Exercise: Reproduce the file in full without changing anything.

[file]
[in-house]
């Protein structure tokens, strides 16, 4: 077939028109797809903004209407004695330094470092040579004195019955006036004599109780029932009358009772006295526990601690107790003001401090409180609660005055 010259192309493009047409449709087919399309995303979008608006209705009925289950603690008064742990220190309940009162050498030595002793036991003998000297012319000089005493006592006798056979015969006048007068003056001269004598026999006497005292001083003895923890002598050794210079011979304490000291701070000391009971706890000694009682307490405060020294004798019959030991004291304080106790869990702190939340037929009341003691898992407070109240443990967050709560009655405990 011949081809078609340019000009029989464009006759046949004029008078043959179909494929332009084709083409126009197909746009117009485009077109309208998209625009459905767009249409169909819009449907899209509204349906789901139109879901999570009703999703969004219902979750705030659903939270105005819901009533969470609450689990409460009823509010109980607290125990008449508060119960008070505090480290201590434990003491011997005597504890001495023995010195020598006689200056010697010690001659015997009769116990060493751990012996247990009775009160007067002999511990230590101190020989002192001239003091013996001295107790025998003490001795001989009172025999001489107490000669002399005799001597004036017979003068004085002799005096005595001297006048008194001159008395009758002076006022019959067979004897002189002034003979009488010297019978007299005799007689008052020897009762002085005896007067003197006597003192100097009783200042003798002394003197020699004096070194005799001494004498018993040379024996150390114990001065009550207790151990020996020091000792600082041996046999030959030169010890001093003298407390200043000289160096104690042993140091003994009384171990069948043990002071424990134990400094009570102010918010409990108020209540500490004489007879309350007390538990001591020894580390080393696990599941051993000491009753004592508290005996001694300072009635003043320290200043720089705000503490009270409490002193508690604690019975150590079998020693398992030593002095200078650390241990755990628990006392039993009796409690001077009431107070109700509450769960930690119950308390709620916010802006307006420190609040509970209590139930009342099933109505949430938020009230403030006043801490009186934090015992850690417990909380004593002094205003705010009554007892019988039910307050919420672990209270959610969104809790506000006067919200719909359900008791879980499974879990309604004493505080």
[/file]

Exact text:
[in-house]
């Protein structure tokens, strides 16, 4: 077939028109797809903004209407004695330094470092040579004195019955006036004599109780029932009358009772006295526990601690107790003001401090409180609660005055 010259192309493009047409449709087919399309995303979008608006209705009925289950603690008064742990220190309940009162050498030595002793036991003998000297012319000089005493006592006798056979015969006048007068003056001269004598026999006497005292001083003895923890002598050794210079011979304490000291701070000391009971706890000694009682307490405060020294004798019959030991004291304080106790869990702190939340037929009341003691898992407070109240443990967050709560009655405990 011949081809078609340019000009029989464009006759046949004029008078043959179909494929332009084709083409126009197909746009117009485009077109309208998209625009459905767009249409169909819009449907899209509204349906789901139109879901999570009703999703969004219902979750705030659903939270105005819901009533969470609450689990409460009823509010109980607290125990008449508060119960008070505090480290201590434990003491011997005597504890001495023995010195020598006689200056010697010690001659015997009769116990060493751990012996247990009775009160007067002999511990230590101190020989002192001239003091013996001295107790025998003490001795001989009172025999001489107490000669002399005799001597004036017979003068004085002799005096005595001297006048008194001159008395009758002076006022019959067979004897002189002034003979009488010297019978007299005799007689008052020897009762002085005896007067003197006597003192100097009783200042003798002394003197020699004096070194005799001494004498018993040379024996150390114990001065009550207790151990020996020091000792600082041996046999030959030169010890001093003298407390200043000289160096104690042993140091003994009384171990069948043990002071424990134990400094009570102010918010409990108020209540500490004489007879309350007390538990001591020894580390080393696990599941051993000491009753004592508290005996001694300072009635003043320290200043720089705000503490009270409490002193508690604690019975150590079998020693398992030593002095200078650390241990755990628990006392039993009796409690001077009431107070109700509450769960930690119950308390709620916010802006307006420190609040509970209590139930009342099933109505949430938020009230403030006043801490009186934090015992850690417990909380004593002094205003705010009554007892019988039910307050919420672990209270959610969104809790506000006067919200719909359900008791879980499974879990309604004493505080």